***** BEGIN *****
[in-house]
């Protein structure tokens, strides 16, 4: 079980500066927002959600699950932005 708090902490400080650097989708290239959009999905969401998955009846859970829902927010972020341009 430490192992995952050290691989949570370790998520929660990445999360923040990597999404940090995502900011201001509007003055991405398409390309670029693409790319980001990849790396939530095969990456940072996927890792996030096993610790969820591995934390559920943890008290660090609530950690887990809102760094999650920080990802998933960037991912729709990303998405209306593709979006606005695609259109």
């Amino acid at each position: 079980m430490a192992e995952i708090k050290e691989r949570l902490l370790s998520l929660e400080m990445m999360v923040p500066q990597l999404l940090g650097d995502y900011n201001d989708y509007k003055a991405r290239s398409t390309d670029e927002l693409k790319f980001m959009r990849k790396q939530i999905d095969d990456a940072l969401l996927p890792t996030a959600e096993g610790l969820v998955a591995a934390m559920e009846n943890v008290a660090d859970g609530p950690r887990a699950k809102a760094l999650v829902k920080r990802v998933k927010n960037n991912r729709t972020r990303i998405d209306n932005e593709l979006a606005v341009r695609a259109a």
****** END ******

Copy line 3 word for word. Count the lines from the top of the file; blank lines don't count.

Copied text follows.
């Amino acid at each position: 079980m430490a192992e995952i708090k050290e691989r949570l902490l370790s998520l929660e400080m990445m999360v923040p500066q990597l999404l940090g650097d995502y900011n201001d989708y509007k003055a991405r290239s398409t390309d670029e927002l693409k790319f980001m959009r990849k790396q939530i999905d095969d990456a940072l969401l996927p890792t996030a959600e096993g610790l969820v998955a591995a934390m559920e009846n943890v008290a660090d859970g609530p950690r887990a699950k809102a760094l999650v829902k920080r990802v998933k927010n960037n991912r729709t972020r990303i998405d209306n932005e593709l979006a606005v341009r695609a259109a």